The station at 110 S. First also features an early oil pump. Early drivers didn’t have a convenient plastic bottle of oil riding around in their trunks. Just as car owners do now, early owners bought oil at the service station. But they didn’t buy a plastic bottle. Instead, the service station’s staff would pump the oil into glass bottles with a hand-cranked pump. The bottles were fitted with metal spouts and dust caps and they sat in racks. When a driver asked for an oil check, the attendant filled the car’s oil reservoir if needed.

Safety concerns now prevent putting oil into glass containers.

When you want to feel nostalgic, think of when drivers’ only duty at a service station was to pay the bill. Nostalgia will especially strike hard when you’re freezing in the cold while filling up your car. Wouldn’t it be nice to have someone else take care of your car?

Visit Norton’s restored Sinclair station: It’s Dino-Mite!

Car culture surrounding Sinclair station
Vintage vehicles surround Norton’s restored Sinclair station during the annual Norton Chamber Car Show & Drag Races.
Sad Sinclair station
The Norton Sinclair station was a decrepit building when Mick and Colette Miller bought it.

Both the Sinclair service station at 119 S. First and the adjoining Scheetz Motor Co. building were in sad shape. Mick and Colette Miller took pity on the battered vintage buildings and began restoring them to their former glory. Dino again stands proudly on top of the service station. The motor company building’s signs are no longer ghostly images of their former selves but are now bright beacons. Sinclair’s signature dinosaur and the signs proclaim, “We’re back!”

Dinosaurs have been Sinclair’s trademark since the 1930s. They chose to use dinosaurs because scientists believe petroleum formed during the Age of the Dinosaurs. Sinclair’s marketers named their dinosaur Dino (DYE-no). Sinclair’s Apatosaurus was immediately popular. He became such a hit that Sinclair trademarked him in 1932. Fiberglass Dinos came to local Sinclair stations in the early 1960s and they have been popular ever since.

Norton County Title occupies the Sinclair station, so the interior does not have as many Sinclair items as the exterior does. Mike said he wanted the title company to be able to decorate the office in their own style. That means Dino is an outdoor dinosaur. That’s a good thing since Dino would find the offices to be a tight squeeze.

The Millers are still working on the former motor company’s building. Vintage cars are on display in the showroom and they are hoping to make part of the showroom look like a diner. The shop contains automobile company memorabilia (automobilia), including signs and equipment — and a traffic light. Advertising from Coca-Cola, Sinclair, and Goodyear are some of the signs in the motor company building’s collection.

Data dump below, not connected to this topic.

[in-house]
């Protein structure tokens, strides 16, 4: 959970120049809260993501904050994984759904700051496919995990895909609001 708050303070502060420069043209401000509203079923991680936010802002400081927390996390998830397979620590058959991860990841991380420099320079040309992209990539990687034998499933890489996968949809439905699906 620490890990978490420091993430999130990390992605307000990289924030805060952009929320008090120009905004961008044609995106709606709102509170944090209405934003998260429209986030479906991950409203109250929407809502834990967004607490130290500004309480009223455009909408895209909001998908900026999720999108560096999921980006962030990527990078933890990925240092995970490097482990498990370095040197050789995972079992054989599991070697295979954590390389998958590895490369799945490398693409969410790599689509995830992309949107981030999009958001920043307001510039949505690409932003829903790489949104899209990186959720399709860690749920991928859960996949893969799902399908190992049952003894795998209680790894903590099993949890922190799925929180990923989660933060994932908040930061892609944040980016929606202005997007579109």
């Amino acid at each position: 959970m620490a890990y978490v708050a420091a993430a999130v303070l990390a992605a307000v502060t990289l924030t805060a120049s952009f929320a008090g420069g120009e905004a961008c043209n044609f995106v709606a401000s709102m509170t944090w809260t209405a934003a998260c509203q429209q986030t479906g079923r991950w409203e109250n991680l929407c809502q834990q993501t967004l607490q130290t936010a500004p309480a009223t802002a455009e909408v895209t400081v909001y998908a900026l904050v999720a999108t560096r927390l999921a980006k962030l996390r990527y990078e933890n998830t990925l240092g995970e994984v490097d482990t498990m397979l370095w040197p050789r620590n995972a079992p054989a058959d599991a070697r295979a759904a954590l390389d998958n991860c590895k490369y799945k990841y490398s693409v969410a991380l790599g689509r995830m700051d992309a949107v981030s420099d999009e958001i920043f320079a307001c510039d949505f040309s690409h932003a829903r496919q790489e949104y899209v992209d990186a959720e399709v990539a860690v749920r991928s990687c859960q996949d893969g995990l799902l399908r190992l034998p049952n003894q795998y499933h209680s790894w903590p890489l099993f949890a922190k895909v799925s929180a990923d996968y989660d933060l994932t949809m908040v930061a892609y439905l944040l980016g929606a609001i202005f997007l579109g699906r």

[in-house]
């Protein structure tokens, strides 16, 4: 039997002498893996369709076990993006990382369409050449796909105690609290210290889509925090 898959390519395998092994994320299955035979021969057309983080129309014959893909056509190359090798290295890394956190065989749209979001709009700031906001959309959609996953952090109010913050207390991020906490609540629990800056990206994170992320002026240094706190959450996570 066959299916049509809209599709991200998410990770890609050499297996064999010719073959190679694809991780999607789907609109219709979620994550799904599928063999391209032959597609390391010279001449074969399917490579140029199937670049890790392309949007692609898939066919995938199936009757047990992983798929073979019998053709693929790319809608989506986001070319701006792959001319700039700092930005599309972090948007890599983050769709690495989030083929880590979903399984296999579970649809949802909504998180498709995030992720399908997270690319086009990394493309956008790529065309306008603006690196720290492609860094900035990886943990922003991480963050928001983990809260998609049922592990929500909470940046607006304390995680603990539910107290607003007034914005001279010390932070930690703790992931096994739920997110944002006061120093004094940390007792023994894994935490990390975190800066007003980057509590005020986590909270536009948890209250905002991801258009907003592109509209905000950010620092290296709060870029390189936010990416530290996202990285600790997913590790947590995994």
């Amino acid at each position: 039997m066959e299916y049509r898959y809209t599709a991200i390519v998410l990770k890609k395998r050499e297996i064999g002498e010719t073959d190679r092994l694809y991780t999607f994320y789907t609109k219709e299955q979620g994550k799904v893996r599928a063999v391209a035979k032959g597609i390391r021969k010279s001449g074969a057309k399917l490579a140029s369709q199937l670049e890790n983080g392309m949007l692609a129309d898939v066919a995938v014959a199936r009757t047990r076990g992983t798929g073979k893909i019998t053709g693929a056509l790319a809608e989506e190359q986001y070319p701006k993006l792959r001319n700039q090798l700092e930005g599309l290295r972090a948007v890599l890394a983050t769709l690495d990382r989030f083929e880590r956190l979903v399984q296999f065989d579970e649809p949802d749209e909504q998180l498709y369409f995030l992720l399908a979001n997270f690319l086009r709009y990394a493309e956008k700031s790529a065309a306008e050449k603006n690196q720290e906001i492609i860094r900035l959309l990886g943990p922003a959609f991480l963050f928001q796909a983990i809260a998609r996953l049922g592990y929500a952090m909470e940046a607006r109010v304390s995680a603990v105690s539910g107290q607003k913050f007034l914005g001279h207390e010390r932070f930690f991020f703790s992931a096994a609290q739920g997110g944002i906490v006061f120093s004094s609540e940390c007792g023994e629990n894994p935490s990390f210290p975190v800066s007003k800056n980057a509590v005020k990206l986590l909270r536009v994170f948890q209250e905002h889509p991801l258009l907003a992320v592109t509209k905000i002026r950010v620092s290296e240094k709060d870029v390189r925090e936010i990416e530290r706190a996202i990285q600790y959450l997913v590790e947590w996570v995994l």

The neon Norton Theatre is the perfect car culture background

Norton Theatre, the perfect car culture background
Imagine your beautiful vehicle with the neon theatre marquee in the background.

For your car’s perfect photo background, park on the brick street in front of the Norton Theatre. Your highly-polished car will reflect the theatre’s beautiful neon lights. The theatre opened as Norton Auditorium in 1906 and became the Norton Theatre in 1948. For the best results, park parallel to the theatre when the streets are wet.

The theatre’s showtimes start at 6:30 p.m. Mondays-Wednesdays. The theatre is closed on Thursdays. Showtimes are 7:30 p.m. Fridays and Saturdays, then 4:30 p.m. on Sundays. The staff members are all volunteers.

Call Norton Chamber of Commerce ahead of time to set up a time and make sure to enjoy a movie.

Come to Car Culture Central in July

Every July, Norton celebrates cars during the annual Norton Chamber Car Show and Drag Races. The event lasts for two days, including numerous events. Every car club that comes receives a gas station tour, which is the perfect time to take some pictures at the stations. The 2020 event will be held on July 12-13. If you love cars, check with the Norton Chamber for event details and mark your calendar. See the 2019 event flyer (PDF) to learn more.

Where to eat and where to stay in Norton

You cannot go wrong when you eat at Destination Kitchen. Their signature dish is their wood-fired pizza. I love it. When I was in Norton for this visit, I tried their Cuban sandwich. It was equally as delectable as the pizza is. The restaurant is inside a kitchenware store. Make sure to browse their shelves. A door connects Destination Kitchen to Stitch up a Storm, a quilting store. Even if you don’t quilt or sew, visit the store anyway. You’ll enjoy their creative merchandising techniques. For delicious coffee, try the Java Coffee Shop. When we went to Las Canteras Mexican Restaurant, I intended to eat only half of my smothered burrito, saving the other half for the next day’s lunch. Oops. The burrito was so delicious that I ate it all before I realized what I was doing.

I stayed at the Sleep Inn & Suites. I heard it’s the best hotel along Highway 36 in Kansas. I believe it. The staff was friendly and wanted to ensure I enjoyed the best experience possible. As a longtime road warrior, I appreciate a dedicated and engaged hotel staff.

More to know about Kansas

Read more about Kansas, and Northwest Kansas in particular. The enchanting city of Oberlin is only 30 miles to the west.

Thank you, Norton, for hosting me. I had a great time; however, all opinions are my own.